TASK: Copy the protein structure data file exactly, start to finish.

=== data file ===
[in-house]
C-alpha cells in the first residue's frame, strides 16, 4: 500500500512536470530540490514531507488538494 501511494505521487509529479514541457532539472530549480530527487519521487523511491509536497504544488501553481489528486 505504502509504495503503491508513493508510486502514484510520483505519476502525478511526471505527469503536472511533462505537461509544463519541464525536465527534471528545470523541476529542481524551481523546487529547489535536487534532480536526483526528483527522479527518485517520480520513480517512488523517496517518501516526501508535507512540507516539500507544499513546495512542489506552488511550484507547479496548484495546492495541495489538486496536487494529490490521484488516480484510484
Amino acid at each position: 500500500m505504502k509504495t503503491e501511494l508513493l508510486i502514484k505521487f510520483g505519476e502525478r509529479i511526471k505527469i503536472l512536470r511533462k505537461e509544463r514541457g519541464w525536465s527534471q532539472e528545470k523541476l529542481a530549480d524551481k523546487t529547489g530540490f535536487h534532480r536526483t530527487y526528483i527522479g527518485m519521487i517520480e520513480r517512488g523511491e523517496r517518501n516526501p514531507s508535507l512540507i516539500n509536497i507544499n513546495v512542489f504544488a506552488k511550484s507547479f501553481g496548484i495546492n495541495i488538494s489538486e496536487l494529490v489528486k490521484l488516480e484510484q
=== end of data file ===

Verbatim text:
[in-house]
C-alpha cells in the first residue's frame, strides 16, 4: 500500500512536470530540490514531507488538494 501511494505521487509529479514541457532539472530549480530527487519521487523511491509536497504544488501553481489528486 505504502509504495503503491508513493508510486502514484510520483505519476502525478511526471505527469503536472511533462505537461509544463519541464525536465527534471528545470523541476529542481524551481523546487529547489535536487534532480536526483526528483527522479527518485517520480520513480517512488523517496517518501516526501508535507512540507516539500507544499513546495512542489506552488511550484507547479496548484495546492495541495489538486496536487494529490490521484488516480484510484
Amino acid at each position: 500500500m505504502k509504495t503503491e501511494l508513493l508510486i502514484k505521487f510520483g505519476e502525478r509529479i511526471k505527469i503536472l512536470r511533462k505537461e509544463r514541457g519541464w525536465s527534471q532539472e528545470k523541476l529542481a530549480d524551481k523546487t529547489g530540490f535536487h534532480r536526483t530527487y526528483i527522479g527518485m519521487i517520480e520513480r517512488g523511491e523517496r517518501n516526501p514531507s508535507l512540507i516539500n509536497i507544499n513546495v512542489f504544488a506552488k511550484s507547479f501553481g496548484i495546492n495541495i488538494s489538486e496536487l494529490v489528486k490521484l488516480e484510484q